It's moving day at American Idol. If judge Keith Urban needs a not-so-subtle reminder that it's time to pack up for the season, there’s a fork lift outside of his trailer ready to cart away boxes. But the self-proclaimed "gypsy" is already looking ahead to summer and a different view: "Before I know it, this trailer will turn into a tour bus and it will look and feel the same and I'll be on the road," he says.
Urban, 46, isn’t just one of the biggest stars in country; he's also one of its biggest risk takers. On his current album, Fuse, he collaborated with an eclectic group of eight producers, who helped him find a chart-topping mix of synths, digital beats and on-the-nose Nashville hooks.
Mixing it up is nothing new for Urban. Since the release of his self-titled solo album in 1999, he has shown an uncanny knack for incorporating a rock sensibility into his brand of country music — he credits the punk-rock spirit he absorbed coming up through Australia’s pub circuit — while thoroughly and lovingly embracing country's past with a deft touch few other artists can match. His unwavering dedication to keeping country music's legacy alive radiates through his annual All 4 the Hall concerts, which have raised more than $2 million for the Country Music Hall of Fame Museum's preservation and educational efforts.
Along the way, Urban has landed 31 Top 10 country songs, won four Grammy Awards and five Academy of Country Music Awards, and is one of only a handful of country artists to be nominated for a Golden Globe for Best Original Song. His guitar prowess has led him to collaborate with artists as talented and diverse as the Rolling Stones, John Mayer, Alicia Keys, Steven Tyler and John Fogerty.
When Urban is not stationed in Los Angeles for Idol or on tour, he lives in Nashville with his wife, Nicole Kidman, and their two young daughters, Sunday Rose and Faith Margaret (he calls them Sunny and Fifi). It’s a city the Australian fell in love with during his first visit 25 years ago. As usual, though, Urban remains a moving target: his tenth headlining tour, the Raise ‘Em Up Tour, starts June 14th in Australia.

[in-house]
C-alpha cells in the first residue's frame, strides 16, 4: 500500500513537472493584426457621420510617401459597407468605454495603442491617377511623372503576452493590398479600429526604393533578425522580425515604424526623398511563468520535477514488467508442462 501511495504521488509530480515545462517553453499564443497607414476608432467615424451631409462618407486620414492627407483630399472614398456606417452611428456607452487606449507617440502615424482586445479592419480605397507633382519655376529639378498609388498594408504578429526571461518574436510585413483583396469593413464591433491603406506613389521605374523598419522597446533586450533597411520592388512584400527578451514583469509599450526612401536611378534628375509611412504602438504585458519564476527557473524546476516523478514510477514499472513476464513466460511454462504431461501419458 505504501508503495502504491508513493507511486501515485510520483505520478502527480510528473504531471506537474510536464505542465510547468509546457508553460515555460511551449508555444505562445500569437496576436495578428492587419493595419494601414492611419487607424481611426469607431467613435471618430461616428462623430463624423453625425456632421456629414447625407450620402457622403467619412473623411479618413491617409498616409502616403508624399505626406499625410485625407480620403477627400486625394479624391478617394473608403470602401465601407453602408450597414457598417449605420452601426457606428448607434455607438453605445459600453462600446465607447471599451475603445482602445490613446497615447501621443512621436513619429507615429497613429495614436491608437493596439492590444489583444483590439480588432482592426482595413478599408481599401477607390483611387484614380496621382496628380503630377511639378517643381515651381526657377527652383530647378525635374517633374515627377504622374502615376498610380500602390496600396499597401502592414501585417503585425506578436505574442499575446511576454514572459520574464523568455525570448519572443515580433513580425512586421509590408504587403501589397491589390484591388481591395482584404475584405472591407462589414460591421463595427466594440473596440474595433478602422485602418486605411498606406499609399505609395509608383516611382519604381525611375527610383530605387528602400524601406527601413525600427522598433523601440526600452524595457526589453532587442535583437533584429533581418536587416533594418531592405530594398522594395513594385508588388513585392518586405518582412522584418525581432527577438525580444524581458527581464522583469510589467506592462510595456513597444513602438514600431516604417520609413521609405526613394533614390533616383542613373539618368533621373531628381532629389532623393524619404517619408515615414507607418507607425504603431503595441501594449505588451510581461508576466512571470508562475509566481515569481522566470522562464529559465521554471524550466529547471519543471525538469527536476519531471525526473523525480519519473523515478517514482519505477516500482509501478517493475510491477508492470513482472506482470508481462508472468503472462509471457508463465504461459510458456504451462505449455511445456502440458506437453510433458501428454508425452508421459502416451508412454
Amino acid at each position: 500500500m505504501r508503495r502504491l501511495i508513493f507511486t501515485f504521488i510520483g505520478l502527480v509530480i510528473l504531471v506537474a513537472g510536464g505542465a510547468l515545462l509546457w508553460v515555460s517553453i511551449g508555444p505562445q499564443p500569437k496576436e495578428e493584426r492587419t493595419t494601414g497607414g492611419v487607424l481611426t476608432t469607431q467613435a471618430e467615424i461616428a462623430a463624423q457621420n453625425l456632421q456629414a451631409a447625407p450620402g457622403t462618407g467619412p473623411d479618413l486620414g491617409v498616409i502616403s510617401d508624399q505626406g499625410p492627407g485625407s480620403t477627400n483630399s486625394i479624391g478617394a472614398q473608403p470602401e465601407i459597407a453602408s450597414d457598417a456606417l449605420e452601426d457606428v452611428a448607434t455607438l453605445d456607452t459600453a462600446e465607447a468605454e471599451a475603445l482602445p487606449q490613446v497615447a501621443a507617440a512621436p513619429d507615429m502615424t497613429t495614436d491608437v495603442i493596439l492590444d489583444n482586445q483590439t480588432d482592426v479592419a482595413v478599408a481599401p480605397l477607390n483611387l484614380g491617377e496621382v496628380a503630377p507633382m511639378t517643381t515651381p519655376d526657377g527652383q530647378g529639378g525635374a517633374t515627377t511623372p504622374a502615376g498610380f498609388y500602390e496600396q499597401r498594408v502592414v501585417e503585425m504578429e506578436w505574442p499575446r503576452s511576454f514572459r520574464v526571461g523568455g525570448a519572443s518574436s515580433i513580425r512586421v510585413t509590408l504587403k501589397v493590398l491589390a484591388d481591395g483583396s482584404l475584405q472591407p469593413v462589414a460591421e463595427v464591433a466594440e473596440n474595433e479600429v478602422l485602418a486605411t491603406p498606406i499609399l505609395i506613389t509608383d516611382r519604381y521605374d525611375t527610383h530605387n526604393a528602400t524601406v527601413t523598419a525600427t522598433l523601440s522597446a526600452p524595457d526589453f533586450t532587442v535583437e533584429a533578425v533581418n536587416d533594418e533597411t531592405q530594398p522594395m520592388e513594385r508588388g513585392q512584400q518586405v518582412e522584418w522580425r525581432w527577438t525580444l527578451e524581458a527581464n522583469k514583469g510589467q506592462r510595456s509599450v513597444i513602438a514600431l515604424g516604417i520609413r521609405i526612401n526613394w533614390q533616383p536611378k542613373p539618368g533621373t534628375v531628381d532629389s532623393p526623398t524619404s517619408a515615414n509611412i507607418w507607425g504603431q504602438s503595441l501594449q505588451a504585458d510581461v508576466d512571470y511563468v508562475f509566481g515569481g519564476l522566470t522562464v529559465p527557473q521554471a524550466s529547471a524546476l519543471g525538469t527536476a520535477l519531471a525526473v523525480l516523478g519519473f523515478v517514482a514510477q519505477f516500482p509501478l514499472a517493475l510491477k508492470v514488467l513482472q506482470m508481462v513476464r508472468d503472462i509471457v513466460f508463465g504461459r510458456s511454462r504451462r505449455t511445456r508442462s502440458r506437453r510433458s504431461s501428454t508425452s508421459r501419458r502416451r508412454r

In the first-ever interview published on Rolling Stone Country, Urban opens up on his musical evolution, his devastating addictions and his own, romantic definition of being born again.
How did you develop your sound?
I grew up playing contemporary country music, not traditional: Ronnie Milsap, Alabama's songs, Glen Campbell. And then the West Coast rock thing was a big influence: Jackson Browne, Fleetwood Mac, Linda Ronstadt. Then playing in pubs in Australia. There's a punk spirit in Australian pub rock & roll.
When was your first trip to Nashville?
The first trip I made was in 1989, and I was 22. My manager and I came and through a friend of a friend of a friend we knew someone who knew someone who said that somebody at RCA would take a meeting with us. They weren't there, and so we met with whoever else would see us that day.
What kind of feedback did you get from your demo tape?
Well, it wasn't glowing. I appreciate that they were at least pleasant. They were not mean or anything, but I just didn't fit in yet.
You came back for good in 1992. How was it different going from visiting to moving permanently?
It instantly felt like home to me... Nashville felt very familiar to me because I grew up with so much American culture. I would say 95 percent, if not more, of all the television we watched growing up, my brother and I, was all American sitcoms, American movies, American dramas, everything. I just waltzed into Nashville and the way everyone talked sounded completely normal to me.
So you didn't feel lonely?
After a while I did, mostly because I was just musically lost. I couldn't figure out how to fit into what was going on and be true to myself.
Did you start gigging right away?
I didn't. I was looking forward to that because that is what I felt was my strong suit. I didn't feel like a writer. I still don't to this day. Nashville is full of great songwriters, you know the Harlan Howards… I am not cut from that. I'm a performer and a musician, entertainer, and I love writing and have had some luck in writing, but I don't call myself a writer.
Yet every day you were going into MCA Publishing and writing.
I had a little beat-up Chevy, a piece-of-shit car. I would drive it every day down to Music Row to try and write songs and I would be crying because I would be like, "I can't do this. I don't know how to sit in a windowless room with a yellow legal pad, an acoustic guitar and a pencil." I didn't feel like I was contributing anything. And I knew I was learning so much from these guys who were so freaking good... I think if I could have driven home I would've. But I couldn't.
How did you adjust?
When I first moved to town, I was sharing a house with this freebaser, so it was like getting thrown into some strange diabolical land. I sort of bypassed all the other stuff and went straight into that. I remember trying [freebase] one night. It was insane. But at the time, probably '93ish, I was so driven to get my career up and running that I pushed it aside – at first. Later on I fell into that little world more heavily.